HTML and CSS Reference
HTML and XHTML
This chapter provides a complete reference for the elements in the HTML 4.01 and
XHTML 1.0 specifications. All known HTML5 elements at the time of this edition's
writing are covered as well, but given the fluid nature of the specification, some
elements may have been omitted or syntax may have changed by the time of publication.
You are encouraged to proceed with caution when considering the HTML5 information
because, again at the time of this writing, the specification is in flux and few of the elements
discussed work natively in browsers. Proprietary features discussed in this reference also
should be treated with some caution. All the browser-specific elements and attributes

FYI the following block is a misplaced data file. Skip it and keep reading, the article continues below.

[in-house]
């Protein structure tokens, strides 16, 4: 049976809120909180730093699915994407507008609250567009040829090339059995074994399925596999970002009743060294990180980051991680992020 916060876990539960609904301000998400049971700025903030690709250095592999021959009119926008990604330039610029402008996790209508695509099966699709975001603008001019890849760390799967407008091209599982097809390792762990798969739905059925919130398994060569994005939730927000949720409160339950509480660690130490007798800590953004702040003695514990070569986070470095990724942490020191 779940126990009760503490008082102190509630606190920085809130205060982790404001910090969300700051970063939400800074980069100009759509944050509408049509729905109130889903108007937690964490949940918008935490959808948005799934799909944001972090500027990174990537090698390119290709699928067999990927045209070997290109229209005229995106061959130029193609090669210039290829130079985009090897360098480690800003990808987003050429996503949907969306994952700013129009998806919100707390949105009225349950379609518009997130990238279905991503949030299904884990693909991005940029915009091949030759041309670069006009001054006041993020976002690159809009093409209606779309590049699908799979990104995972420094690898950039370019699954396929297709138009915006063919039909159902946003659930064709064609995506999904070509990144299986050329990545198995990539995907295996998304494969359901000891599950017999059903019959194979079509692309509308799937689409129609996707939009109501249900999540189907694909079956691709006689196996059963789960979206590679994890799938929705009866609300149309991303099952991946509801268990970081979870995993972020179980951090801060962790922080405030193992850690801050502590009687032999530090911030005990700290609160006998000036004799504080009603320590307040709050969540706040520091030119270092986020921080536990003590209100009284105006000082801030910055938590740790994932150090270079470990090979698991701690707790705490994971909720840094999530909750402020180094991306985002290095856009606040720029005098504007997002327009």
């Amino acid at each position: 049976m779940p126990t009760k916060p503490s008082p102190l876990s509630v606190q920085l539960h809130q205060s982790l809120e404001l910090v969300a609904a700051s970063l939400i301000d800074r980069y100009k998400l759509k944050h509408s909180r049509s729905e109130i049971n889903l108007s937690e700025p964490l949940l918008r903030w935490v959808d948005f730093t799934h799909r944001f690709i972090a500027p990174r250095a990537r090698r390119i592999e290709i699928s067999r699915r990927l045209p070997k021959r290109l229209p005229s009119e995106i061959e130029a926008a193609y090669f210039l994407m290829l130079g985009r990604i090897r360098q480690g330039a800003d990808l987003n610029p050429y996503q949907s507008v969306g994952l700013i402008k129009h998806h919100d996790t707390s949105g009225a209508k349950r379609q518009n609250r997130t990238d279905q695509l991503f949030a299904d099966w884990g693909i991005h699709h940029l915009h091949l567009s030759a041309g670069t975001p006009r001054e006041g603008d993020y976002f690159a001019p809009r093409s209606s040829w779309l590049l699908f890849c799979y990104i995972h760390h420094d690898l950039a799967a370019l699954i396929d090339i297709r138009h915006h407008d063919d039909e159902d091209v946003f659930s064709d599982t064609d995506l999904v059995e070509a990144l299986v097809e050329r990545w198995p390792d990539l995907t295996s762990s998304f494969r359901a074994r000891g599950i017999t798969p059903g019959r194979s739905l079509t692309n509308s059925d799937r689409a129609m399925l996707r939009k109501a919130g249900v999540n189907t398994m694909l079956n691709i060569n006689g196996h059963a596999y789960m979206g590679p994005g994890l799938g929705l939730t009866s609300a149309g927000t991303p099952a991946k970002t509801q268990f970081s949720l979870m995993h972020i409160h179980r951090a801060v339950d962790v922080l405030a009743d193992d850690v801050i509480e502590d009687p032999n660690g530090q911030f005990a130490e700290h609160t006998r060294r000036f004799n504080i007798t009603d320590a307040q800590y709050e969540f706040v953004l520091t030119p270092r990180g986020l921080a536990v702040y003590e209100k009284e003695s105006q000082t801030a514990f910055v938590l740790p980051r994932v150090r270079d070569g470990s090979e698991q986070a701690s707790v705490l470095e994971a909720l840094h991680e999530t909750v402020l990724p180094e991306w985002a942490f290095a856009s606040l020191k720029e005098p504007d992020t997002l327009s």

supported by Internet Explorer, Firefox, Safari, Chrome, Netscape, and Opera are presented.
Some elements presented in the reference might be deprecated, but they are included
nevertheless either because browser vendors continue to support them or because they may
still be found in use.
Flavors of HTML and XHTML
There are many versions of HTML and XHTML in existence (see Table 3-1). In the early
days, the specification of HTML was somewhat fluid, and browser vendors of all sizes
added their own elements. First the Internet Engineering Task Force (IETF) and later the
World Wide Web Consortium (W3C) set standards for HTML and its cousin XHTML.